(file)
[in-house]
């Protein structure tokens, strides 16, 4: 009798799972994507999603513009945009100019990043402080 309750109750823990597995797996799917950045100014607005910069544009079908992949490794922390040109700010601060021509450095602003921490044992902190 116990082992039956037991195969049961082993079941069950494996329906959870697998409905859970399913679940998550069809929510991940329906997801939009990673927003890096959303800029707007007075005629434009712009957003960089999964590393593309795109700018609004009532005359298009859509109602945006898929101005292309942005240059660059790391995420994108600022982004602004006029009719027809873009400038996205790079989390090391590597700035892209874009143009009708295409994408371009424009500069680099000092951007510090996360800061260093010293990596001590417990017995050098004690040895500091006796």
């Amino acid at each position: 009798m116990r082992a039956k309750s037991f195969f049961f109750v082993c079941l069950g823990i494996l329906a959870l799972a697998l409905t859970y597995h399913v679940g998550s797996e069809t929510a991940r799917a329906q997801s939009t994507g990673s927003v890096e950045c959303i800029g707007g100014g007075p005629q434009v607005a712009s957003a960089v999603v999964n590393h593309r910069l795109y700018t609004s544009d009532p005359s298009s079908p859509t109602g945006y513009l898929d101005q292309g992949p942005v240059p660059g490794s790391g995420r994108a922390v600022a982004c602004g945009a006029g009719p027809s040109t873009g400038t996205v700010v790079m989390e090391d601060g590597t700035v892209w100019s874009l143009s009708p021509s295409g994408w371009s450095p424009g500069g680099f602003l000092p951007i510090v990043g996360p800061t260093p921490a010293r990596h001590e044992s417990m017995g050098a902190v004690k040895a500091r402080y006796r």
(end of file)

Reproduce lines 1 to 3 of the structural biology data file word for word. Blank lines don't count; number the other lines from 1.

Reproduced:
[in-house]
């Protein structure tokens, strides 16, 4: 009798799972994507999603513009945009100019990043402080 309750109750823990597995797996799917950045100014607005910069544009079908992949490794922390040109700010601060021509450095602003921490044992902190 116990082992039956037991195969049961082993079941069950494996329906959870697998409905859970399913679940998550069809929510991940329906997801939009990673927003890096959303800029707007007075005629434009712009957003960089999964590393593309795109700018609004009532005359298009859509109602945006898929101005292309942005240059660059790391995420994108600022982004602004006029009719027809873009400038996205790079989390090391590597700035892209874009143009009708295409994408371009424009500069680099000092951007510090996360800061260093010293990596001590417990017995050098004690040895500091006796």
């Amino acid at each position: 009798m116990r082992a039956k309750s037991f195969f049961f109750v082993c079941l069950g823990i494996l329906a959870l799972a697998l409905t859970y597995h399913v679940g998550s797996e069809t929510a991940r799917a329906q997801s939009t994507g990673s927003v890096e950045c959303i800029g707007g100014g007075p005629q434009v607005a712009s957003a960089v999603v999964n590393h593309r910069l795109y700018t609004s544009d009532p005359s298009s079908p859509t109602g945006y513009l898929d101005q292309g992949p942005v240059p660059g490794s790391g995420r994108a922390v600022a982004c602004g945009a006029g009719p027809s040109t873009g400038t996205v700010v790079m989390e090391d601060g590597t700035v892209w100019s874009l143009s009708p021509s295409g994408w371009s450095p424009g500069g680099f602003l000092p951007i510090v990043g996360p800061t260093p921490a010293r990596h001590e044992s417990m017995g050098a902190v004690k040895a500091r402080y006796r």